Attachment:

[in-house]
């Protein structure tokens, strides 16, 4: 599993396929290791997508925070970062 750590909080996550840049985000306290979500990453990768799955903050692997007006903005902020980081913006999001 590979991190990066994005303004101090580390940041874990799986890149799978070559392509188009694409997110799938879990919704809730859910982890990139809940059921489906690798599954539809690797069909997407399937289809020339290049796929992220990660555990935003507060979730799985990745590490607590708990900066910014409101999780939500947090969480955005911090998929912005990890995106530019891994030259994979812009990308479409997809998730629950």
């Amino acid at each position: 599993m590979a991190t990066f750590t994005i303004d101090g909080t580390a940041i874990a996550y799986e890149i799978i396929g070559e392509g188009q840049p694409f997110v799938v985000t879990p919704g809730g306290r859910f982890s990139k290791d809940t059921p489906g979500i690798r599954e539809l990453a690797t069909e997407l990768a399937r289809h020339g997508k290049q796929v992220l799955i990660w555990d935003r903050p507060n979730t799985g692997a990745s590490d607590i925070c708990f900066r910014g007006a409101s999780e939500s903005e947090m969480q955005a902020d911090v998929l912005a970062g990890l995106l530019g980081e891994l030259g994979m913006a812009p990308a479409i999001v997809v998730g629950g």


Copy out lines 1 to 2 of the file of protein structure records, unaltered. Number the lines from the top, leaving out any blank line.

[in-house]
């Protein structure tokens, strides 16, 4: 599993396929290791997508925070970062 750590909080996550840049985000306290979500990453990768799955903050692997007006903005902020980081913006999001 590979991190990066994005303004101090580390940041874990799986890149799978070559392509188009694409997110799938879990919704809730859910982890990139809940059921489906690798599954539809690797069909997407399937289809020339290049796929992220990660555990935003507060979730799985990745590490607590708990900066910014409101999780939500947090969480955005911090998929912005990890995106530019891994030259994979812009990308479409997809998730629950």